Prop 8 Plaintiffs Don't Want Gay Rights Groups Wedded to Their Lawsuit
When the Olson-Boies Prop 8
lawsuit first dropped, many gay rights groups opposed the suit as premature. Now, a few of those groups have changed their tune and are seeking to intervene in the case.
After the frosty reception they gave the lawsuit initially, however, their request to join the lawsuit has met with an equally icy response from the American Foundation for Equal Rights, the group funding the litigation on behalf of the plaintiffs.
Just to refresh your memory, the lawsuit is an equal protection and due process challenge to Proposition 8, the California ballot initiative that amended the state's constitution to prohibit same-sex marriages. The attorneys hired by the two couples challenging the amendment are the same two who argued on different sides of the Bush v. Gore debacle.
Earlier this week, Chief Judge Vaughn Walker, who is overseeing the case, announced that he wanted to move to a trial quickly and thoroughly
since the real issues would be decided on appeal.
Now, however, three additional groups want to get involved in the action
The National Center for Lesbian Rights, the American Civil Liberties
Union and Lambda Legal filed a motion yesterday asking the judge to
allow them to intervene in the suit as plaintiffs.
The groups claim that:
Intervenors, who represent much broader diversity among same-sex
couples than the two Plaintiff couples (or any two couples by
themselves), would facilitate a more comprehensive examination of the
harms inflicted on same-sex couples by Proposition 8's exclusion of
those couples from marriage. In addition, given the extensive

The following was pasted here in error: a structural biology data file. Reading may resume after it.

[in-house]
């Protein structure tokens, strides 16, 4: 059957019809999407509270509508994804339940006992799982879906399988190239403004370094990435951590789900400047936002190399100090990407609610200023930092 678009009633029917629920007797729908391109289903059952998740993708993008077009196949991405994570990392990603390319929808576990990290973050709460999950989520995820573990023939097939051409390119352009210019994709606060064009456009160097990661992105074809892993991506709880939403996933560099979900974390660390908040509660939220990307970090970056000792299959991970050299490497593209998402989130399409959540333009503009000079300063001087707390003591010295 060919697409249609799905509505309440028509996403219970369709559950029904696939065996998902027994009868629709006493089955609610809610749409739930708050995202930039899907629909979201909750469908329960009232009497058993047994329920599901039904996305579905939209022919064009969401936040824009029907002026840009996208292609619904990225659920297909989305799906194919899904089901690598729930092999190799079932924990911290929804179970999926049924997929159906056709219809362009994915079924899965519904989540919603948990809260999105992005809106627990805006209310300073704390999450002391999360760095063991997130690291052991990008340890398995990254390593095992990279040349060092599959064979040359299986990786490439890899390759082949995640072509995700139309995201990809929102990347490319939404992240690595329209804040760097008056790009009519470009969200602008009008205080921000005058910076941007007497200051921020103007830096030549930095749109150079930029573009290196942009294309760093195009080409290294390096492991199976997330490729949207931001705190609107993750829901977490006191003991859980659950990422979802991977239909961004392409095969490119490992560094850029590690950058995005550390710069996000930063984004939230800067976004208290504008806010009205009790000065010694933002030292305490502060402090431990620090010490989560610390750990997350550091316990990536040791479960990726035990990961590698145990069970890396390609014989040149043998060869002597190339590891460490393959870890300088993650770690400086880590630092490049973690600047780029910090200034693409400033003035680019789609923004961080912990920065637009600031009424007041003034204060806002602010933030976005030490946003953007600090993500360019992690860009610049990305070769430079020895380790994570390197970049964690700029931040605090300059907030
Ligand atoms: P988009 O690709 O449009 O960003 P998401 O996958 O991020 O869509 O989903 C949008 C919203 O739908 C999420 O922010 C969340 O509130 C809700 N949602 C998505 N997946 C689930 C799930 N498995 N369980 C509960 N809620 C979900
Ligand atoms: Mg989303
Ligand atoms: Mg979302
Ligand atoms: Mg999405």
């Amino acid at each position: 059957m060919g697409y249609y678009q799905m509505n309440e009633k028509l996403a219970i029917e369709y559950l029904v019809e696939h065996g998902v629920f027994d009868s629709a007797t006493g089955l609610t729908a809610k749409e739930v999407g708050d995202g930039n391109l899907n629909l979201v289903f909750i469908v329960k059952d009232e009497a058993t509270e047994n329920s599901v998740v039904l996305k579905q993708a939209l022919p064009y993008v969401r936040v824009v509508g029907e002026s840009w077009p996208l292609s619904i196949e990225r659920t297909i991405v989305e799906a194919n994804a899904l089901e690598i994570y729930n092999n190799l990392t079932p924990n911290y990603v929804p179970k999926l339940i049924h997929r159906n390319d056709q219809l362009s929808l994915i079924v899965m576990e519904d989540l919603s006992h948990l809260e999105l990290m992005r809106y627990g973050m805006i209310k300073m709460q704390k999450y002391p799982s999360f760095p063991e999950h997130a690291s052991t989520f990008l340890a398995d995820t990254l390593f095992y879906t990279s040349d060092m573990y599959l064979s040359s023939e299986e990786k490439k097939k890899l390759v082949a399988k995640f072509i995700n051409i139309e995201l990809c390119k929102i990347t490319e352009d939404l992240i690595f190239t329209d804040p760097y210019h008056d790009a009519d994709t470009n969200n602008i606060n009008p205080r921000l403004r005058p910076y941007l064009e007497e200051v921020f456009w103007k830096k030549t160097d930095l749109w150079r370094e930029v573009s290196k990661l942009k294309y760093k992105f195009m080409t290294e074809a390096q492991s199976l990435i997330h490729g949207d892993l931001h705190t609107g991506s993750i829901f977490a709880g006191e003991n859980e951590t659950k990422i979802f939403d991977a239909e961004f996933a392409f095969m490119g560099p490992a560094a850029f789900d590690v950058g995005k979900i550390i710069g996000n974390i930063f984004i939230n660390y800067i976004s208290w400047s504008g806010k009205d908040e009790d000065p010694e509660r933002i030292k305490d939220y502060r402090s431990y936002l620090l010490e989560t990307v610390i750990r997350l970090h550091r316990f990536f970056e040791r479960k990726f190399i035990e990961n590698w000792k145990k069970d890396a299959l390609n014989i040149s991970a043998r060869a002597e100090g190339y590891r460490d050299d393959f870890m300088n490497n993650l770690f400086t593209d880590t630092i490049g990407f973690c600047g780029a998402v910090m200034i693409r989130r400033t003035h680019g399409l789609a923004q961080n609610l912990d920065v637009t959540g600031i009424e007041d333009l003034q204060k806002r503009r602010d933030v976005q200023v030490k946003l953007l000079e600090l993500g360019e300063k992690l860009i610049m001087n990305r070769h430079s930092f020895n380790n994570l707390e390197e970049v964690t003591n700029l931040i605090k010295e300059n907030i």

experience and expertise of Proposed Intervenors and their counsel in
litigating the very factual issues identified by the Court as in need
of adjudication here, Proposed Intervenors would be of great assistance
to the parties and the Court in developing an evidentiary record as
thoroughly and efficiently as possible.
Not so fast,
says Chad Griffin, the president of the American Foundation for Equal
Rights' board. In a letter to the organizations, Griffin said that
"[y]ou have unrelentingly and unequivocally acted to undermine this
even before it was filed. Considering this, it is inconceivable that
you would zealously and effectively litigate this case if you were
successful in intervening."
Griffin promised to vigorously oppose the motion.
Judge Walker allowed several of Prop 8's proponents to intervene
earlier in the case, but it's unclear if he'll make the same decision
now that he's announced his competing desires for a full factual record
as well as a speedy trial.
The only thing that's clear is
that the Pro-Prop 8 groups will be rooting for the groups to join
the suit. It's the old divide and conquer trick: There's nothing like
bickering plaintiffs to ensure that defendants get the win.See Also:
Gay legal groups want in on Calif court case (SacBee)
LGBT Community Groups Seek to Intervene in Federal Challenge to Proposition 8 (Lambda Legal)
Prop 8 Case Update: LGBT Groups Seek to Intervene (LawDork 2.0
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